Aurizon has cancelled one of its two intermodal business sales with competitor Pacific National, after the competition watchdog rejected both moves in July.
PN and Aurizon announced a pair of deals worth $225 million in 2017.
A partnership of Pacific National and Linfox were to buy Aurizon’s Queensland Intermodal business, while Pacific National was set to buy Aurizon’s Acacia Ridge terminal.
The Australian Competition and Consumer Commission rejected both deals on competition grounds in July.
Aurizon will persevere with the Acacia Ridge deal, but said on August 13 it had cancelled the sale of Queensland Intermodal due to the ACCC’s objection, and plans to close the business.
The Supreme Court, however, has approved the ACCC’s bid for an interlocutory injunction to stop Aurizon from closing Queensland Intermodal.
The court’s decision, handed down on August 13, means Aurizon must continue operating its Queensland Intermodal business while the ACCC’s objection to the sale is heard.
Aurizon has refunded a $10 million payment to Pacific National as a result of the cancellation, but said a $35 million payment made ahead of the Acacia Ridge sale remains non-refundable.
“On 12 August 2018 Aurizon provided PN with a notice to terminate the Business Sale Agreement for the Queensland Intermodal business, with effect from 13 August 2018,” Aurizon said in its Annual Report for FY18.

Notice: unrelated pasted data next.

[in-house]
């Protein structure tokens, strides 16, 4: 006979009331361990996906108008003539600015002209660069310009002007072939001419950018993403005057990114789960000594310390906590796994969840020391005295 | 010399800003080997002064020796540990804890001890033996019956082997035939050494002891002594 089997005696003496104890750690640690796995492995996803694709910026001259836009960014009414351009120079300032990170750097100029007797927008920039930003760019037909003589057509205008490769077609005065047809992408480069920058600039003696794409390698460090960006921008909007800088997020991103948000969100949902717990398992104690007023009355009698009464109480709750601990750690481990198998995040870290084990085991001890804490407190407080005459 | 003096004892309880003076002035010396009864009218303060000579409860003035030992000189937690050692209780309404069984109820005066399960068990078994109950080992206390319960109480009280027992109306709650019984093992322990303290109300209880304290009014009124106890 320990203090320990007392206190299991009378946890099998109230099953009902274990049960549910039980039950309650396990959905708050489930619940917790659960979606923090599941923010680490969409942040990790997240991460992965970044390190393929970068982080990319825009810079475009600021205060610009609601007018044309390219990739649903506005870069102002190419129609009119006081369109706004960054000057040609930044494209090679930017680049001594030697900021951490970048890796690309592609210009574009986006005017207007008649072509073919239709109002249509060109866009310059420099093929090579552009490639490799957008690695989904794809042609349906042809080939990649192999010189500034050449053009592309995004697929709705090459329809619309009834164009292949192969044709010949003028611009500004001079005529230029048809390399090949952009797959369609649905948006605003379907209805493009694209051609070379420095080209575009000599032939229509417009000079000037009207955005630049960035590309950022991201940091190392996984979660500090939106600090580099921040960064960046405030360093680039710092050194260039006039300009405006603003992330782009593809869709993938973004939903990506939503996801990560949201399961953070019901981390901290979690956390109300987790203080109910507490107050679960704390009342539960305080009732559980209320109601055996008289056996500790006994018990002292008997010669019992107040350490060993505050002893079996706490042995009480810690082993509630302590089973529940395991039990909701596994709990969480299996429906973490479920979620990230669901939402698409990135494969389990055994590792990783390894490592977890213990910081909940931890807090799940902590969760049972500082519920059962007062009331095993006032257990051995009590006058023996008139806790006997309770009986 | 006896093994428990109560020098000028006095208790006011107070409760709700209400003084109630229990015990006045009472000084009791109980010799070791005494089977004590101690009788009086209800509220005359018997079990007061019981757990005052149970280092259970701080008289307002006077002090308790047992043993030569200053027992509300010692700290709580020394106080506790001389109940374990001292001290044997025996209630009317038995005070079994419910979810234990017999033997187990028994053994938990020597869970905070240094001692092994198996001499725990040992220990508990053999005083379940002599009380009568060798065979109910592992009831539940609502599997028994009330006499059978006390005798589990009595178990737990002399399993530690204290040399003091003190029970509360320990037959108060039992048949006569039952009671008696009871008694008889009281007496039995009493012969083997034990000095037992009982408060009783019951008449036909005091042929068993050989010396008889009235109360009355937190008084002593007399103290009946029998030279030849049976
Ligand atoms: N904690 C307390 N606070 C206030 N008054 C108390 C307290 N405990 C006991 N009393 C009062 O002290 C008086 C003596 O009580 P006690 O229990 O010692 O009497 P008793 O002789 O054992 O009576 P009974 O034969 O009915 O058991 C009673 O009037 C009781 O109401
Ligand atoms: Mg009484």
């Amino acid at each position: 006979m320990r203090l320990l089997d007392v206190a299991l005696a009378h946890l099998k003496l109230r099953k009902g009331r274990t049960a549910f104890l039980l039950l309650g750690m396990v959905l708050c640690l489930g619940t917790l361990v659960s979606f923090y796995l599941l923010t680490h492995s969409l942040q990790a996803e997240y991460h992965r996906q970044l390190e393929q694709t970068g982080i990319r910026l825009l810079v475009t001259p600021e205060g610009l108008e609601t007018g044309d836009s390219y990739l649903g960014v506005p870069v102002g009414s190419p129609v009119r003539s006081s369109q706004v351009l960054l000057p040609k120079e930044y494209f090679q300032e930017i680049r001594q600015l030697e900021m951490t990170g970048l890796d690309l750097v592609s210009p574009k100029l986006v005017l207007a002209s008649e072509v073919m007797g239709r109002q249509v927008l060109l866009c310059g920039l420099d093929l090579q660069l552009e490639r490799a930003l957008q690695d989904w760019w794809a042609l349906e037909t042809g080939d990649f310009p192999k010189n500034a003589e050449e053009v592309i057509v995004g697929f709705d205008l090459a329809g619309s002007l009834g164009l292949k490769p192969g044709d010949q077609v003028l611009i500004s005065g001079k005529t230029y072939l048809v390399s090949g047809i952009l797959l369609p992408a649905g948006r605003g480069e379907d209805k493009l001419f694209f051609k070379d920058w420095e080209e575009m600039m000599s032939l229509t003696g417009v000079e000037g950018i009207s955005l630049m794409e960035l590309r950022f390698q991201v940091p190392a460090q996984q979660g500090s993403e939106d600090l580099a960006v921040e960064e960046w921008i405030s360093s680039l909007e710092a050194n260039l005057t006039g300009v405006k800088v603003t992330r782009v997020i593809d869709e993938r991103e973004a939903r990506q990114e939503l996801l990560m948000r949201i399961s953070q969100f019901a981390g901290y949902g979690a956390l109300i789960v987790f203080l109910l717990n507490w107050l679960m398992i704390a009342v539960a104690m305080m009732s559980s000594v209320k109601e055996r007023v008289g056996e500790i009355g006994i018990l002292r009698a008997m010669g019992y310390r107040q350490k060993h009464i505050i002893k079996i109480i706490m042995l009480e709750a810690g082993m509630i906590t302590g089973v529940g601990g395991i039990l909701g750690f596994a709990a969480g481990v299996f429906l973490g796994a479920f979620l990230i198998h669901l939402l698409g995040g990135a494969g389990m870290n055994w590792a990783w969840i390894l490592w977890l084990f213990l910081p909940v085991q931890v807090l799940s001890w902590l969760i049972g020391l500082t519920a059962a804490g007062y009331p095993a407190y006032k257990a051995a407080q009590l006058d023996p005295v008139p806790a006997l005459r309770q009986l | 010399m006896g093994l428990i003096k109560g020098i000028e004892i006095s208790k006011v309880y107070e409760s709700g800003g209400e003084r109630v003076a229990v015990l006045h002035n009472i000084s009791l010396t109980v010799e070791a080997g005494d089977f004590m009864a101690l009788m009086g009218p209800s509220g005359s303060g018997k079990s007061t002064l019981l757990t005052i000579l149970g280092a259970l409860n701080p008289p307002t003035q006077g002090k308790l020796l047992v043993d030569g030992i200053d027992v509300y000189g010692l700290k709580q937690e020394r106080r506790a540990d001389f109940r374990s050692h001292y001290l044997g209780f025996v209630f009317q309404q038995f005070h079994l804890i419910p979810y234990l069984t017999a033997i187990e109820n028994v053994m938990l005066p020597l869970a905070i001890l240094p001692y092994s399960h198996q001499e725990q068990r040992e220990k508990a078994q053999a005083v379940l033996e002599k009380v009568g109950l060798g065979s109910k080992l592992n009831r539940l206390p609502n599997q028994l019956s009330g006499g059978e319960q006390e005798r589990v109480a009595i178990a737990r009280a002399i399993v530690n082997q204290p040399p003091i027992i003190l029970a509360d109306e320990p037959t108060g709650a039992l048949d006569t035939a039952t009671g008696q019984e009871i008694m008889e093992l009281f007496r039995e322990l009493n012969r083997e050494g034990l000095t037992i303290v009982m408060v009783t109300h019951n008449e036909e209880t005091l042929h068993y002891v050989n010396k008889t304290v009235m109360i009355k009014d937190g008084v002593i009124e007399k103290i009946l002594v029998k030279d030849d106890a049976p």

“It is Aurizon’s intention to not contest clearance of the transaction through the Federal Court and to exit the business.
“The Business Sale Agreement for the Acacia Ridge Terminal remains in place while Aurizon seeks clearance of that transaction, and the remainder of the consideration received for the transactions to date ($35m) is not refundable.”
The ACCC in July not only rejected both sales on competition grounds, but launched Federal Court action against Aurizon and Pacific National “for allegedly reaching an understanding… that had the purpose and/or would be likely to have the effect of substantially lessening competition in the supply of intermodal and steel rail linehaul services throughout Australia”.
The crux of the competition watchdog’s claim is that early in the sale process, Aurizon allegedly agreed to make Pacific National the only candidate to buy the businesses, in a mutual effort to eliminate potential new competition in the Australian rail market.
“At all times, Aurizon had alternatives to selling to Pacific National that would have been more competitive,” ACCC chairman Rod Sims said. “The ACCC is aware of at least one alternative purchaser that is willing and able to acquire Aurizon’s entire remaining intermodal business.
“However, the evidence makes it clear that it was more lucrative for Aurizon to agree to sell parts of its intermodal business to its closest competitor, and close other parts of that business, than it was to sell the whole intermodal business to a potential new entrant.”
Sims said the proposed sales would make Pacific National the monopoly operator of intermodal rail linehaul on the North Coast Line servicing northern Queensland, and would cut the number of players in Australia’s interstate intermodal market from three to two (with SCT Logistics being the other player).
The ACCC is seeking declarations, pecuniary penalties, costs, and orders from the Federal Court restraining Pacific National from acquiring Acacia Ridge and Aurizon’s Queensland intermodal business.
When the sale was announced last August, Pacific National boss Dean Dalla Valle said the Acacia Ridge site “supports Pacific National’s goal of providing consistent and reliable freight rail services to our customers”.